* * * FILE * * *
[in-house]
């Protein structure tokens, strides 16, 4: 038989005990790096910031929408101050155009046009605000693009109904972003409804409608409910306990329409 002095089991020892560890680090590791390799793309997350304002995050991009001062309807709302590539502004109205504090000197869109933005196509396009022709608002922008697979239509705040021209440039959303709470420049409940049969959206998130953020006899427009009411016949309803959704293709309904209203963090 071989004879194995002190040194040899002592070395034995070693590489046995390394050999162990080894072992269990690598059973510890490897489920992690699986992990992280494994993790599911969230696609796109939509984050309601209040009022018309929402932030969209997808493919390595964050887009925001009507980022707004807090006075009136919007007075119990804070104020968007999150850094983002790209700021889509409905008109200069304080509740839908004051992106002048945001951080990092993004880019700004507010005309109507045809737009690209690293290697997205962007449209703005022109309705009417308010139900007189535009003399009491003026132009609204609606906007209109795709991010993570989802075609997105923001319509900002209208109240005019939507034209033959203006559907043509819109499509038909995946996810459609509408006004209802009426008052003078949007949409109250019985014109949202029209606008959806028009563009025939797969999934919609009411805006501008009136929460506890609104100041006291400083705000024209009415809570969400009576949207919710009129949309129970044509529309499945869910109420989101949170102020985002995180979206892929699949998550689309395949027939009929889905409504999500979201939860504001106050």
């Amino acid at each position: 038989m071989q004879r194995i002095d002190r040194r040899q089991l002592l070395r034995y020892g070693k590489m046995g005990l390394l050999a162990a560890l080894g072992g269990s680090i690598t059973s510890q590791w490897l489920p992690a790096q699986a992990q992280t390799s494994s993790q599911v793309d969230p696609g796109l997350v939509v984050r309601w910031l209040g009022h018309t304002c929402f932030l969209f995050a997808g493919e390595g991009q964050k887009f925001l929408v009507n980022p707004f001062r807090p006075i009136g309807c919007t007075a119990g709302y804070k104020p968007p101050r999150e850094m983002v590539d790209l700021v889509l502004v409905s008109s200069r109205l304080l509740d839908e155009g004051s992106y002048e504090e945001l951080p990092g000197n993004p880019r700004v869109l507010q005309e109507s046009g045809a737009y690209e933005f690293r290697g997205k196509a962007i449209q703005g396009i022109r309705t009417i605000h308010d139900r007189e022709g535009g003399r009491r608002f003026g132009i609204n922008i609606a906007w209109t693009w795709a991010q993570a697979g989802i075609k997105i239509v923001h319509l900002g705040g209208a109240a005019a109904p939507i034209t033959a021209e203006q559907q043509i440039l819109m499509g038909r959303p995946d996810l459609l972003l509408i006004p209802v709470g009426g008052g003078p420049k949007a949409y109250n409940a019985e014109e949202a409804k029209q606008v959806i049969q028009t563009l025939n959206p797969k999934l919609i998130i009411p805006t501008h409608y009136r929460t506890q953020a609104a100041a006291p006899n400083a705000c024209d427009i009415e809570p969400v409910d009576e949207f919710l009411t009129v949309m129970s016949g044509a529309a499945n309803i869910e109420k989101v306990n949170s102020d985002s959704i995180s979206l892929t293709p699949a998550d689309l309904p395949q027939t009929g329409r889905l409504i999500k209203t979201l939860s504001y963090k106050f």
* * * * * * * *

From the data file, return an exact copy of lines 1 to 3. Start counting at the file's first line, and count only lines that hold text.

[in-house]
């Protein structure tokens, strides 16, 4: 038989005990790096910031929408101050155009046009605000693009109904972003409804409608409910306990329409 002095089991020892560890680090590791390799793309997350304002995050991009001062309807709302590539502004109205504090000197869109933005196509396009022709608002922008697979239509705040021209440039959303709470420049409940049969959206998130953020006899427009009411016949309803959704293709309904209203963090 071989004879194995002190040194040899002592070395034995070693590489046995390394050999162990080894072992269990690598059973510890490897489920992690699986992990992280494994993790599911969230696609796109939509984050309601209040009022018309929402932030969209997808493919390595964050887009925001009507980022707004807090006075009136919007007075119990804070104020968007999150850094983002790209700021889509409905008109200069304080509740839908004051992106002048945001951080990092993004880019700004507010005309109507045809737009690209690293290697997205962007449209703005022109309705009417308010139900007189535009003399009491003026132009609204609606906007209109795709991010993570989802075609997105923001319509900002209208109240005019939507034209033959203006559907043509819109499509038909995946996810459609509408006004209802009426008052003078949007949409109250019985014109949202029209606008959806028009563009025939797969999934919609009411805006501008009136929460506890609104100041006291400083705000024209009415809570969400009576949207919710009129949309129970044509529309499945869910109420989101949170102020985002995180979206892929699949998550689309395949027939009929889905409504999500979201939860504001106050």
């Amino acid at each position: 038989m071989q004879r194995i002095d002190r040194r040899q089991l002592l070395r034995y020892g070693k590489m046995g005990l390394l050999a162990a560890l080894g072992g269990s680090i690598t059973s510890q590791w490897l489920p992690a790096q699986a992990q992280t390799s494994s993790q599911v793309d969230p696609g796109l997350v939509v984050r309601w910031l209040g009022h018309t304002c929402f932030l969209f995050a997808g493919e390595g991009q964050k887009f925001l929408v009507n980022p707004f001062r807090p006075i009136g309807c919007t007075a119990g709302y804070k104020p968007p101050r999150e850094m983002v590539d790209l700021v889509l502004v409905s008109s200069r109205l304080l509740d839908e155009g004051s992106y002048e504090e945001l951080p990092g000197n993004p880019r700004v869109l507010q005309e109507s046009g045809a737009y690209e933005f690293r290697g997205k196509a962007i449209q703005g396009i022109r309705t009417i605000h308010d139900r007189e022709g535009g003399r009491r608002f003026g132009i609204n922008i609606a906007w209109t693009w795709a991010q993570a697979g989802i075609k997105i239509v923001h319509l900002g705040g209208a109240a005019a109904p939507i034209t033959a021209e203006q559907q043509i440039l819109m499509g038909r959303p995946d996810l459609l972003l509408i006004p209802v709470g009426g008052g003078p420049k949007a949409y109250n409940a019985e014109e949202a409804k029209q606008v959806i049969q028009t563009l025939n959206p797969k999934l919609i998130i009411p805006t501008h409608y009136r929460t506890q953020a609104a100041a006291p006899n400083a705000c024209d427009i009415e809570p969400v409910d009576e949207f919710l009411t009129v949309m129970s016949g044509a529309a499945n309803i869910e109420k989101v306990n949170s102020d985002s959704i995180s979206l892929t293709p699949a998550d689309l309904p395949q027939t009929g329409r889905l409504i999500k209203t979201l939860s504001y963090k106050f």